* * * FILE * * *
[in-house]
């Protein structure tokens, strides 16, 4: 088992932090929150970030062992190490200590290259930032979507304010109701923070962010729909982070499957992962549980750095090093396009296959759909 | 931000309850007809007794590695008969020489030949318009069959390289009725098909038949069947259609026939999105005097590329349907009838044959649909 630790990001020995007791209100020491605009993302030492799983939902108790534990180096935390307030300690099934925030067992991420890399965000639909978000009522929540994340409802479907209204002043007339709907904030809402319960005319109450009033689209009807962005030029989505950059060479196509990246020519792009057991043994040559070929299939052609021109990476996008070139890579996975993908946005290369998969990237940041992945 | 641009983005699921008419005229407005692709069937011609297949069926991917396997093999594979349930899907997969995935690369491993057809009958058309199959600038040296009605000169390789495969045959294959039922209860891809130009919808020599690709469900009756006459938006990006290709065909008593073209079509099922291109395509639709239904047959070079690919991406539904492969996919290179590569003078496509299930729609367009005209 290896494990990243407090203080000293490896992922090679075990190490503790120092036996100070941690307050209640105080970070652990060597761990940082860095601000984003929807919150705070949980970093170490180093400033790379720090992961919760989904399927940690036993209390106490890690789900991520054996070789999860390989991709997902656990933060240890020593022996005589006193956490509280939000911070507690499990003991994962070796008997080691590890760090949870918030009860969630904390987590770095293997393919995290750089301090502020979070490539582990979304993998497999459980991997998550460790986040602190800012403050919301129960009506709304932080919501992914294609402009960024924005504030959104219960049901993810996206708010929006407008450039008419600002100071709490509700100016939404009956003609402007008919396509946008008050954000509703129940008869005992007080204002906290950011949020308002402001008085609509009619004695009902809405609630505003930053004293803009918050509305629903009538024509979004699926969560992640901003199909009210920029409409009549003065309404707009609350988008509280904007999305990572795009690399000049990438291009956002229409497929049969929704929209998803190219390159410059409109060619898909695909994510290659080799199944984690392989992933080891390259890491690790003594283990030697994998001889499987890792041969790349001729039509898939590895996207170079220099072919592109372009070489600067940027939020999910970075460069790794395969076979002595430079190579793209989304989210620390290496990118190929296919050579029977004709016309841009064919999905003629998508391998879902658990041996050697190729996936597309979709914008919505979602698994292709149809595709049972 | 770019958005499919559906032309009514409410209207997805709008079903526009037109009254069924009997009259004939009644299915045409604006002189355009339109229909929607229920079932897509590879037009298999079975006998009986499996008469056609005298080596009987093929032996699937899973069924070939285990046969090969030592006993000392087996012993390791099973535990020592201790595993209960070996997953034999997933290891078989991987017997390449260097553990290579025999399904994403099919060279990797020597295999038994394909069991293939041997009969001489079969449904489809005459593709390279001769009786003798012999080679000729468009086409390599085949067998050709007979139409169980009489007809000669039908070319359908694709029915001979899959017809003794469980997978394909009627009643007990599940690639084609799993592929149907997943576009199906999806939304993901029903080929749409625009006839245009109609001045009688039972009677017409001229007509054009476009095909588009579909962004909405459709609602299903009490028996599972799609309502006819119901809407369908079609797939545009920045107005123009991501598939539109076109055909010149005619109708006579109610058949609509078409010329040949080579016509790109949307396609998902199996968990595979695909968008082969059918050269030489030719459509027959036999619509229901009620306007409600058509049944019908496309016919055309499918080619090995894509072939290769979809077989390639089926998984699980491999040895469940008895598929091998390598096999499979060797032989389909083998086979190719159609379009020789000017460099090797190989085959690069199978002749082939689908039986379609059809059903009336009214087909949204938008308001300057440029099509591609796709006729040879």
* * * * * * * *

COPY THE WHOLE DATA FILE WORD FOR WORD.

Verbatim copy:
[in-house]
């Protein structure tokens, strides 16, 4: 088992932090929150970030062992190490200590290259930032979507304010109701923070962010729909982070499957992962549980750095090093396009296959759909 | 931000309850007809007794590695008969020489030949318009069959390289009725098909038949069947259609026939999105005097590329349907009838044959649909 630790990001020995007791209100020491605009993302030492799983939902108790534990180096935390307030300690099934925030067992991420890399965000639909978000009522929540994340409802479907209204002043007339709907904030809402319960005319109450009033689209009807962005030029989505950059060479196509990246020519792009057991043994040559070929299939052609021109990476996008070139890579996975993908946005290369998969990237940041992945 | 641009983005699921008419005229407005692709069937011609297949069926991917396997093999594979349930899907997969995935690369491993057809009958058309199959600038040296009605000169390789495969045959294959039922209860891809130009919808020599690709469900009756006459938006990006290709065909008593073209079509099922291109395509639709239904047959070079690919991406539904492969996919290179590569003078496509299930729609367009005209 290896494990990243407090203080000293490896992922090679075990190490503790120092036996100070941690307050209640105080970070652990060597761990940082860095601000984003929807919150705070949980970093170490180093400033790379720090992961919760989904399927940690036993209390106490890690789900991520054996070789999860390989991709997902656990933060240890020593022996005589006193956490509280939000911070507690499990003991994962070796008997080691590890760090949870918030009860969630904390987590770095293997393919995290750089301090502020979070490539582990979304993998497999459980991997998550460790986040602190800012403050919301129960009506709304932080919501992914294609402009960024924005504030959104219960049901993810996206708010929006407008450039008419600002100071709490509700100016939404009956003609402007008919396509946008008050954000509703129940008869005992007080204002906290950011949020308002402001008085609509009619004695009902809405609630505003930053004293803009918050509305629903009538024509979004699926969560992640901003199909009210920029409409009549003065309404707009609350988008509280904007999305990572795009690399000049990438291009956002229409497929049969929704929209998803190219390159410059409109060619898909695909994510290659080799199944984690392989992933080891390259890491690790003594283990030697994998001889499987890792041969790349001729039509898939590895996207170079220099072919592109372009070489600067940027939020999910970075460069790794395969076979002595430079190579793209989304989210620390290496990118190929296919050579029977004709016309841009064919999905003629998508391998879902658990041996050697190729996936597309979709914008919505979602698994292709149809595709049972 | 770019958005499919559906032309009514409410209207997805709008079903526009037109009254069924009997009259004939009644299915045409604006002189355009339109229909929607229920079932897509590879037009298999079975006998009986499996008469056609005298080596009987093929032996699937899973069924070939285990046969090969030592006993000392087996012993390791099973535990020592201790595993209960070996997953034999997933290891078989991987017997390449260097553990290579025999399904994403099919060279990797020597295999038994394909069991293939041997009969001489079969449904489809005459593709390279001769009786003798012999080679000729468009086409390599085949067998050709007979139409169980009489007809000669039908070319359908694709029915001979899959017809003794469980997978394909009627009643007990599940690639084609799993592929149907997943576009199906999806939304993901029903080929749409625009006839245009109609001045009688039972009677017409001229007509054009476009095909588009579909962004909405459709609602299903009490028996599972799609309502006819119901809407369908079609797939545009920045107005123009991501598939539109076109055909010149005619109708006579109610058949609509078409010329040949080579016509790109949307396609998902199996968990595979695909968008082969059918050269030489030719459509027959036999619509229901009620306007409600058509049944019908496309016919055309499918080619090995894509072939290769979809077989390639089926998984699980491999040895469940008895598929091998390598096999499979060797032989389909083998086979190719159609379009020789000017460099090797190989085959690069199978002749082939689908039986379609059809059903009336009214087909949204938008308001300057440029099509591609796709006729040879």